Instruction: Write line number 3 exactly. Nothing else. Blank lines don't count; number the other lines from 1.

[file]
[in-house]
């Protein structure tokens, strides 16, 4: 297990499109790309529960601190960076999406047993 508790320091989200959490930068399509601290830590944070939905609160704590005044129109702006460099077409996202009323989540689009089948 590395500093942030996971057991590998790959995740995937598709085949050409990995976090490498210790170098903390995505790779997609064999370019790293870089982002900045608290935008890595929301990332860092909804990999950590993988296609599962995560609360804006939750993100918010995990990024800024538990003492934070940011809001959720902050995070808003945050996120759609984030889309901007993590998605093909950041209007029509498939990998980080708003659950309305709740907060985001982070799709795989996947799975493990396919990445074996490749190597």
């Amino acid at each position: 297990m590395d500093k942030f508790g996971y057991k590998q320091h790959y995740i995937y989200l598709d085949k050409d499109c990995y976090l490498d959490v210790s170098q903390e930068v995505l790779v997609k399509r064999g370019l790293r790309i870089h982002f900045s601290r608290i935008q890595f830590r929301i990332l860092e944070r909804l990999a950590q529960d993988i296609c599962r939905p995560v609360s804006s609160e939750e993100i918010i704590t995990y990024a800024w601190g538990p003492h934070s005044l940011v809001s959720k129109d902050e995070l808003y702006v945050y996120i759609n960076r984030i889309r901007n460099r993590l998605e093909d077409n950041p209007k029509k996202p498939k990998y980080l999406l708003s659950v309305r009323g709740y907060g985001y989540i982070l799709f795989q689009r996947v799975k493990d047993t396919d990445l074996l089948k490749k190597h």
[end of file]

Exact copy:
């Amino acid at each position: 297990m590395d500093k942030f508790g996971y057991k590998q320091h790959y995740i995937y989200l598709d085949k050409d499109c990995y976090l490498d959490v210790s170098q903390e930068v995505l790779v997609k399509r064999g370019l790293r790309i870089h982002f900045s601290r608290i935008q890595f830590r929301i990332l860092e944070r909804l990999a950590q529960d993988i296609c599962r939905p995560v609360s804006s609160e939750e993100i918010i704590t995990y990024a800024w601190g538990p003492h934070s005044l940011v809001s959720k129109d902050e995070l808003y702006v945050y996120i759609n960076r984030i889309r901007n460099r993590l998605e093909d077409n950041p209007k029509k996202p498939k990998y980080l999406l708003s659950v309305r009323g709740y907060g985001y989540i982070l799709f795989q689009r996947v799975k493990d047993t396919d990445l074996l089948k490749k190597h």